Well, I don’t know about important. But these spots and marks in the skin attract enormous attention; they are part of the way in which the skin is legendary, that is to say highly legible, historically. It looks as though one ought to be able to read the destiny of the person to whom it belongs in the skin itself, so that moles are a randomised version of the stigmata, or the stigmata are a systematized version of the more cryptic implications of moles.
I think we’ve lost the sense of mole lore nowadays, though we certainly haven’t lost the sense of the ominousness or portentousness of moles. I think that notion went to sleep for a few decades or centuries, but it didn’t take much to wake it up with skin cancer: the idea that there is something in store with a spot or a mark. There’s a wonderful joke about a man who goes to the doctor with a frog growing out of his head, and the doctor says to him: ‘Well, how did all this begin?’ And the frog answers: ‘Well, it all started with this pimple on my bum.’
I think all this has to do, if one wants a quick answer to it, with an analogy between skin and sky, the skin as a source for epidermal astrology. You can find it enlarged on in literature; Romeo and Juliet, for example, is rich in sky and skin analogies.
It’s commonplace to think of the skin as an expression of our selves, but you talk about the psychoanalyst Didier Anzieu, who argues that the self is actually structured by the experience of being in our skins.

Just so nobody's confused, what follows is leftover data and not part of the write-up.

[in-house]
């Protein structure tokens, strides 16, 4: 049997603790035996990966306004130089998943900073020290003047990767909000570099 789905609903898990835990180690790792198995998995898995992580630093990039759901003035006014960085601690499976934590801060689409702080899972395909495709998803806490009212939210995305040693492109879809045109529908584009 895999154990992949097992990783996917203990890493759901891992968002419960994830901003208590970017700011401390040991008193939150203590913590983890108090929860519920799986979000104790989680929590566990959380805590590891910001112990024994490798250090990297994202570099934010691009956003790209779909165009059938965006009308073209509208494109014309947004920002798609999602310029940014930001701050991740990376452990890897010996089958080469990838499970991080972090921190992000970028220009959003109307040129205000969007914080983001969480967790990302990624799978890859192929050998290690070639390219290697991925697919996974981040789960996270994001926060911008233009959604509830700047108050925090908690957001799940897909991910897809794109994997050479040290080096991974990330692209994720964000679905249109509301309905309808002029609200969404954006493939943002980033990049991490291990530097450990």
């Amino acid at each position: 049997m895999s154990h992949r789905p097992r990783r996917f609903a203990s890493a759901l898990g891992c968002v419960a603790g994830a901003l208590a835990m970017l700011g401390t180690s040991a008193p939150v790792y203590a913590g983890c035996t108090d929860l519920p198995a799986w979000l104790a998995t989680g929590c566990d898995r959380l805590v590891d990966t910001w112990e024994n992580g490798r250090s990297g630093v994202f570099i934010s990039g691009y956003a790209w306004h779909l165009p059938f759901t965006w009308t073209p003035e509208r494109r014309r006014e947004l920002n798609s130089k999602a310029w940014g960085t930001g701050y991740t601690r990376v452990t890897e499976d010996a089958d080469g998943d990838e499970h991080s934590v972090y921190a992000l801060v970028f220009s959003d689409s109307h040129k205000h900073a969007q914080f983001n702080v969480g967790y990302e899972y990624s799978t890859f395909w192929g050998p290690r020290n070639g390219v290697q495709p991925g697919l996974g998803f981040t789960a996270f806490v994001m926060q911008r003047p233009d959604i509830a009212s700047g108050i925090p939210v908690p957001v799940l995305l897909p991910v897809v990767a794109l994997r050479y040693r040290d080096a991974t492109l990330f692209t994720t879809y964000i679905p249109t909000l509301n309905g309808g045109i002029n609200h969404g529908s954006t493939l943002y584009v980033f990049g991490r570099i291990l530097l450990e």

Anzieu summed up the principle of his work very succinctly by saying: ‘for Lacan the unconscious is structured like a language; for me the unconscious is structured like a body.’ And in particular like the outside of a body. Anzieu’s work is fantastically suggestive in terms of the models that it generates for the skin. In the first edition of his book The Skin Ego, there are said to be nine functions of the skin. The interesting thing about these nine functions is that they don’t all cohere, they are just like ‘Thirteen Ways of Looking at a Blackbird'; they don’t form a coherent topology, and that was the thing that created explosions of possibility in my mind. The unfortunate thing about Anzieu – not unfortunate for his patients, but perhaps for some of his readers – is that he was a clinical therapist and his interest was in suffering and how to remedy it. (How could this ever be a problem except for an academic?) The model is narrowed when turned toward that clinical scenario, because it turns out that in practice there are only two functions of the skin, or two states: the good, entire skin, the skin in which you can be happy, or the disturbed, damaged, incomplete state of the skin, in which the world is leaking in and you are leaking out.